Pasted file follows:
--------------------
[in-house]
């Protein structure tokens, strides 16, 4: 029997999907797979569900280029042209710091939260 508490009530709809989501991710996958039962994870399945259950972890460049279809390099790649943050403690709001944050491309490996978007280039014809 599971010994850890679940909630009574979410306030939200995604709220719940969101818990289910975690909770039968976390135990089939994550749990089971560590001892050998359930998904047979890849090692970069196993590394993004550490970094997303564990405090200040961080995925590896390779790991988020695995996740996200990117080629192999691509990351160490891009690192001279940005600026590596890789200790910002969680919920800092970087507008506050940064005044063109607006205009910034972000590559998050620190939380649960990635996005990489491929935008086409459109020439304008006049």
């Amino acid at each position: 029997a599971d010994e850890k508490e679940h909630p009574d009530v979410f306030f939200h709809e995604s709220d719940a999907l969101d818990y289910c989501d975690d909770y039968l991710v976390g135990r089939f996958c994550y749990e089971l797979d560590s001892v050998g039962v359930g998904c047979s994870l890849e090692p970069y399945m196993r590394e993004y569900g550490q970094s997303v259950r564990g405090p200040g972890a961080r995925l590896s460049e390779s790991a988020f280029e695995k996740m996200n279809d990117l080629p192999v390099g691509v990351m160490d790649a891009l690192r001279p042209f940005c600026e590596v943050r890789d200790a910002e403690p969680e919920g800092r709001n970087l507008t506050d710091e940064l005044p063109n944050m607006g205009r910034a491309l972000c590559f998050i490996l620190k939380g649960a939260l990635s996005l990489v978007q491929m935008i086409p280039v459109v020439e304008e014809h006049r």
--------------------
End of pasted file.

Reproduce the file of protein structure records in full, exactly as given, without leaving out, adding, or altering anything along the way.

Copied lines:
[in-house]
């Protein structure tokens, strides 16, 4: 029997999907797979569900280029042209710091939260 508490009530709809989501991710996958039962994870399945259950972890460049279809390099790649943050403690709001944050491309490996978007280039014809 599971010994850890679940909630009574979410306030939200995604709220719940969101818990289910975690909770039968976390135990089939994550749990089971560590001892050998359930998904047979890849090692970069196993590394993004550490970094997303564990405090200040961080995925590896390779790991988020695995996740996200990117080629192999691509990351160490891009690192001279940005600026590596890789200790910002969680919920800092970087507008506050940064005044063109607006205009910034972000590559998050620190939380649960990635996005990489491929935008086409459109020439304008006049």
């Amino acid at each position: 029997a599971d010994e850890k508490e679940h909630p009574d009530v979410f306030f939200h709809e995604s709220d719940a999907l969101d818990y289910c989501d975690d909770y039968l991710v976390g135990r089939f996958c994550y749990e089971l797979d560590s001892v050998g039962v359930g998904c047979s994870l890849e090692p970069y399945m196993r590394e993004y569900g550490q970094s997303v259950r564990g405090p200040g972890a961080r995925l590896s460049e390779s790991a988020f280029e695995k996740m996200n279809d990117l080629p192999v390099g691509v990351m160490d790649a891009l690192r001279p042209f940005c600026e590596v943050r890789d200790a910002e403690p969680e919920g800092r709001n970087l507008t506050d710091e940064l005044p063109n944050m607006g205009r910034a491309l972000c590559f998050i490996l620190k939380g649960a939260l990635s996005l990489v978007q491929m935008i086409p280039v459109v020439e304008e014809h006049r």